5.2 Expected energy deposit

The predicted differential observable recoil spectrum, assuming a standard virial Maxwellian velocity distribution, is of the form
| dR-|| -R0-- − E∕(fE0r) 2 dE || ∝ fE0r e F (E ), (4 ) obs
where f is the quenching factor which reflects the relative efficiency with which the nuclear recoil energy is recorded in the signal channel compared to a γ-ray of the same energy. E0 is the characteristic energy for the virialized WIMP population, F is the form factor referred to previously, and r is a kinematic factor dependent on the relative masses of the WIMP and target nuclei. Somewhat more complex formulae result when modified velocity distributions are used (e.g. incorporating a Galactic cut-off), or the rate is convolved through the instrument response. A falling recoil spectrum with a maximum recoil energy ∼ 100 keV is expected. For larger target nuclei, such as iodine, the form factor further suppresses the recoil spectrum above 50 keV.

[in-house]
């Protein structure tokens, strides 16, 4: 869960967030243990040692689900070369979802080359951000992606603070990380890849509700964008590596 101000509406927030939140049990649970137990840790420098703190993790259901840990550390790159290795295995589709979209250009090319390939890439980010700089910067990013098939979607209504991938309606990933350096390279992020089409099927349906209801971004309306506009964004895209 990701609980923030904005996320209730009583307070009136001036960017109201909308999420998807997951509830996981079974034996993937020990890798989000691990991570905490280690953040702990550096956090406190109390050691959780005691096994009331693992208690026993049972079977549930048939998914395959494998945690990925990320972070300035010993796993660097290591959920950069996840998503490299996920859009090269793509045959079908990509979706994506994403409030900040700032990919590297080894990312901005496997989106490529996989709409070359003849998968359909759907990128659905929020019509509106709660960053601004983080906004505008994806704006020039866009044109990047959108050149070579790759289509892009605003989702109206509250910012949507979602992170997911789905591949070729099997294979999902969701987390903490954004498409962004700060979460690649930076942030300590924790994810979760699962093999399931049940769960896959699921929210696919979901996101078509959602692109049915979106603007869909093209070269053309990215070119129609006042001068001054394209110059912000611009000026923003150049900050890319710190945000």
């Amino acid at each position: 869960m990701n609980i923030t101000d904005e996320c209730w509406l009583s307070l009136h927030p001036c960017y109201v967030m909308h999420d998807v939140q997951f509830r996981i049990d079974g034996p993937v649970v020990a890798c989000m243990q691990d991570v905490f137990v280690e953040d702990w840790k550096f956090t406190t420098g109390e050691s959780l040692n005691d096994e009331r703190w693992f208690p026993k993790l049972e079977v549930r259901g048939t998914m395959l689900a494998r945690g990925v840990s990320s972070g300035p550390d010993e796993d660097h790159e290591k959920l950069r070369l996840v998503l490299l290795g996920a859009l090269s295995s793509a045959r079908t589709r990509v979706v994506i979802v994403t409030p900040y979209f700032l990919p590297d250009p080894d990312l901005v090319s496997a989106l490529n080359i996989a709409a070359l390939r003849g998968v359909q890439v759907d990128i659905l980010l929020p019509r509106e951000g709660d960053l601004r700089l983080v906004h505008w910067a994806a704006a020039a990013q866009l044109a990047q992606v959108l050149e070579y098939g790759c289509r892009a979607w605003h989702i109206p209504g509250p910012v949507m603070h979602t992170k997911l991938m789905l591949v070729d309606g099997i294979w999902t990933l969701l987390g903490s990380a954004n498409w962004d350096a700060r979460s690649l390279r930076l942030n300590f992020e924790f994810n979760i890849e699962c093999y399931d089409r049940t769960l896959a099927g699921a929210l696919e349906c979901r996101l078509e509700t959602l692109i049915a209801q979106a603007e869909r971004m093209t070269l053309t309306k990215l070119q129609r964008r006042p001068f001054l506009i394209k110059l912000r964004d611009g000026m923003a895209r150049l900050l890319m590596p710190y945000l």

Inelastic WIMP scattering (producing excited nuclear states) can also occur. γ-rays emitted from nuclear relaxation can be self-absorbed in the detector producing characteristic spectral lines. Experiments of this sort have been performed [155217]; the cross-sections are much lower than the elastic ones and the technique will not be discussed further.

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